When it comes to making URL structural changes to your website, it is very important to ensure you 301 redirect your old URLs to the new URLs. Common cases of doing this are migrating between pages on a site or migrating between sites.
Doing 301 redirects for migrations has SEO and usability impact and if not followed correctly, may cost your site valuable organic traffic and rankings.
4 reasons why you should and must 301 redirect your old URLs:
- Search engines (such as Google) most likely have crawled and indexed your site on the SERPs. If a user then queries and finds your site organically on the SERPs, it would be poor user experience if the link found lead to a 404 page.
- Search engines may recrawl your site via the old URLs and if stumbles upon a 404 page, will most likely drop you out of the SERPs if they can’t see the association to the new URL. This is also because of poor user experience as search engines place high importance on ensuring users find what they’re looking for.
- You will lose link juice from external sites as these trust & authority juices aren’t flowed from the old URL to the new URL. Loss of link juice means your site will lose authority & trust: 2 important factors in SEO.
- If you did not update your internal links to point to the new URLs, you will have a lot of broken links too which will negatively affect your internal PageRank flow.
You’d be surprised but I have seen websites lose 50%+ organic traffic due to this oversight. Imagine if you ran a multi-million dollar e-commerce site. What are the implications of not doing this?
Continue reading »
In April 2009, Google announced that they were making some changes to how the referral URL would look like on their search engines.
One of the key information that’s provided here is the listing’s organic ranking (cd parameter). This can be found in the referral URL property (or document.referrer when referring to the DOM).
It’s been more than 1.5 years since the announcement so I figured that the gradual roll out would be almost complete (I still see instances of the old referral URL being used though) so I decided to implement a filter for Google Analytics that will pull in the organic ranking data and show it in the keyword reports.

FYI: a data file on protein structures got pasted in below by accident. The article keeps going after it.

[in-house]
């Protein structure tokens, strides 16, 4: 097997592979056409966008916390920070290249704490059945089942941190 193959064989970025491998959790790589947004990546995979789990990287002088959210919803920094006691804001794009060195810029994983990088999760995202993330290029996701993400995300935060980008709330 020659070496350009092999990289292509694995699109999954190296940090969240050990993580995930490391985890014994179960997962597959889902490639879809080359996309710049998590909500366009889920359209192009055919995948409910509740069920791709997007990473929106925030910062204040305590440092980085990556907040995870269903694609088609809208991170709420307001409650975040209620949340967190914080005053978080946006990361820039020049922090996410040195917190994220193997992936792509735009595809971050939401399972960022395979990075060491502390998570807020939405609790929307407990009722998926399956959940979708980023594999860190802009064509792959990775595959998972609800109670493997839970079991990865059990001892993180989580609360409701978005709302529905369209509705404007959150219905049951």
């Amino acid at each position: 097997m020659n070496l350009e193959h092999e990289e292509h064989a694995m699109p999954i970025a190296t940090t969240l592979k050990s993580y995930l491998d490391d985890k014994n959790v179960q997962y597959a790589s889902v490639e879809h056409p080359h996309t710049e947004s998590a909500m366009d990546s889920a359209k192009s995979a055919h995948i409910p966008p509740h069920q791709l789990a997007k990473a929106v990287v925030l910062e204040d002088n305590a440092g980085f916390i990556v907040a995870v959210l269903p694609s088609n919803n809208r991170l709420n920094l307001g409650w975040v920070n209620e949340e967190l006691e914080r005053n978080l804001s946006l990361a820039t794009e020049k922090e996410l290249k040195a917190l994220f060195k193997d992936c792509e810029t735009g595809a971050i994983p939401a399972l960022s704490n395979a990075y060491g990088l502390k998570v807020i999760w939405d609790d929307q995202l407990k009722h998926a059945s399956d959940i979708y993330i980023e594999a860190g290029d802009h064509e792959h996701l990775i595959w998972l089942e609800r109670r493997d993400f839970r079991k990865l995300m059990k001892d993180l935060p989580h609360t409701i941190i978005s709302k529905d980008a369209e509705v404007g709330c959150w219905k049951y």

Before we get into it, there’s something important to know about the cd parameter. Traditionally in SEO, we’ve always known the SERPs to contain 10 organic listings (as shown below).
Continue reading »
It is a known problem that search engine crawlers aren’t able to read images, hence they aren’t able to determine what the image is about. However, this can be overcomed by utilising the alt attribute of the img tag to describe the image so that search engines are able to read what the image is about.
On the other hand, I do believe that it may be better to optimise your on-page using actual text than using the image alt attribute on certain situations. How you can do this is by using CSS to replace text that can either be within anchor, header tags or simply text in general with background images . Obviously you don’t want to overdo this (i.e. apply to all images on the page) lest you trigger Google’s spam alert and also it’s very time consuming!
So is using CSS to optimise your on-page illegal in the eyes of Google? Will you be considered trying to obfuscate the search engines for SEO purposes, hence getting yourself banned from the SERPs? The answer to this is how you do it and the question to ask yourself is, are you trying to be dodgy?
The Way To Get Yourself Banned